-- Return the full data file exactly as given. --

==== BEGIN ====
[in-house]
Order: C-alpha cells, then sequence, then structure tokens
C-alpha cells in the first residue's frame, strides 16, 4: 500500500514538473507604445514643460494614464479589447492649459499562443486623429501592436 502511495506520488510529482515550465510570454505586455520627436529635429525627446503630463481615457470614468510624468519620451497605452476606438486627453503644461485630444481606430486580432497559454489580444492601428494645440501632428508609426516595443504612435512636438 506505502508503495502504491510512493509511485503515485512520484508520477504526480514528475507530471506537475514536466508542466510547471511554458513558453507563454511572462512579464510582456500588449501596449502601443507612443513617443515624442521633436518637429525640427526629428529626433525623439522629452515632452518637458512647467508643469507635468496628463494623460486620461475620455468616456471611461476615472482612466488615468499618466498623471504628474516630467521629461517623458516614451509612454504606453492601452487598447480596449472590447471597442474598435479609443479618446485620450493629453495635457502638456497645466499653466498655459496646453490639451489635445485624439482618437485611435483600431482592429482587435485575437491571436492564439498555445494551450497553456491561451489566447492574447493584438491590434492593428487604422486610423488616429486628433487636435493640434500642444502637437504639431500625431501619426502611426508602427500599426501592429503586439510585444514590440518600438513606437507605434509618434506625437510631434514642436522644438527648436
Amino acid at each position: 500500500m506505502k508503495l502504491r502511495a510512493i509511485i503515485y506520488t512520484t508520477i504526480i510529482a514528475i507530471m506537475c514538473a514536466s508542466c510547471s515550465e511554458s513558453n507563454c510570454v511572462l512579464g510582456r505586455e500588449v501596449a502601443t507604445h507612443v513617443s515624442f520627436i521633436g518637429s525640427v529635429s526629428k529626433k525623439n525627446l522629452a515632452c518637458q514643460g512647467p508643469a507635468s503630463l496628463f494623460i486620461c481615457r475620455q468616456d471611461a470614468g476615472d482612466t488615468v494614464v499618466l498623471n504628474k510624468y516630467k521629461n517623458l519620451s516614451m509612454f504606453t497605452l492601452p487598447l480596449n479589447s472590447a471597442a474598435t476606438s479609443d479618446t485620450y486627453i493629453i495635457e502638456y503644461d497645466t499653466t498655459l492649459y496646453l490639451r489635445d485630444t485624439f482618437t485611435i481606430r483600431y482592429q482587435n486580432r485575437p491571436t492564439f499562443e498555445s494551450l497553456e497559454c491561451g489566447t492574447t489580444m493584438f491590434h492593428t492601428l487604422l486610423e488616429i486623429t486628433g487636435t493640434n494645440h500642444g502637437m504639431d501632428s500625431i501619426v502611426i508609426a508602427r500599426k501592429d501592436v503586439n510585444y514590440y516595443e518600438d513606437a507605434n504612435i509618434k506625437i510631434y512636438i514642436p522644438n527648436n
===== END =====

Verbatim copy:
[in-house]
Order: C-alpha cells, then sequence, then structure tokens
C-alpha cells in the first residue's frame, strides 16, 4: 500500500514538473507604445514643460494614464479589447492649459499562443486623429501592436 502511495506520488510529482515550465510570454505586455520627436529635429525627446503630463481615457470614468510624468519620451497605452476606438486627453503644461485630444481606430486580432497559454489580444492601428494645440501632428508609426516595443504612435512636438 506505502508503495502504491510512493509511485503515485512520484508520477504526480514528475507530471506537475514536466508542466510547471511554458513558453507563454511572462512579464510582456500588449501596449502601443507612443513617443515624442521633436518637429525640427526629428529626433525623439522629452515632452518637458512647467508643469507635468496628463494623460486620461475620455468616456471611461476615472482612466488615468499618466498623471504628474516630467521629461517623458516614451509612454504606453492601452487598447480596449472590447471597442474598435479609443479618446485620450493629453495635457502638456497645466499653466498655459496646453490639451489635445485624439482618437485611435483600431482592429482587435485575437491571436492564439498555445494551450497553456491561451489566447492574447493584438491590434492593428487604422486610423488616429486628433487636435493640434500642444502637437504639431500625431501619426502611426508602427500599426501592429503586439510585444514590440518600438513606437507605434509618434506625437510631434514642436522644438527648436
Amino acid at each position: 500500500m506505502k508503495l502504491r502511495a510512493i509511485i503515485y506520488t512520484t508520477i504526480i510529482a514528475i507530471m506537475c514538473a514536466s508542466c510547471s515550465e511554458s513558453n507563454c510570454v511572462l512579464g510582456r505586455e500588449v501596449a502601443t507604445h507612443v513617443s515624442f520627436i521633436g518637429s525640427v529635429s526629428k529626433k525623439n525627446l522629452a515632452c518637458q514643460g512647467p508643469a507635468s503630463l496628463f494623460i486620461c481615457r475620455q468616456d471611461a470614468g476615472d482612466t488615468v494614464v499618466l498623471n504628474k510624468y516630467k521629461n517623458l519620451s516614451m509612454f504606453t497605452l492601452p487598447l480596449n479589447s472590447a471597442a474598435t476606438s479609443d479618446t485620450y486627453i493629453i495635457e502638456y503644461d497645466t499653466t498655459l492649459y496646453l490639451r489635445d485630444t485624439f482618437t485611435i481606430r483600431y482592429q482587435n486580432r485575437p491571436t492564439f499562443e498555445s494551450l497553456e497559454c491561451g489566447t492574447t489580444m493584438f491590434h492593428t492601428l487604422l486610423e488616429i486623429t486628433g487636435t493640434n494645440h500642444g502637437m504639431d501632428s500625431i501619426v502611426i508609426a508602427r500599426k501592429d501592436v503586439n510585444y514590440y516595443e518600438d513606437a507605434n504612435i509618434k506625437i510631434y512636438i514642436p522644438n527648436n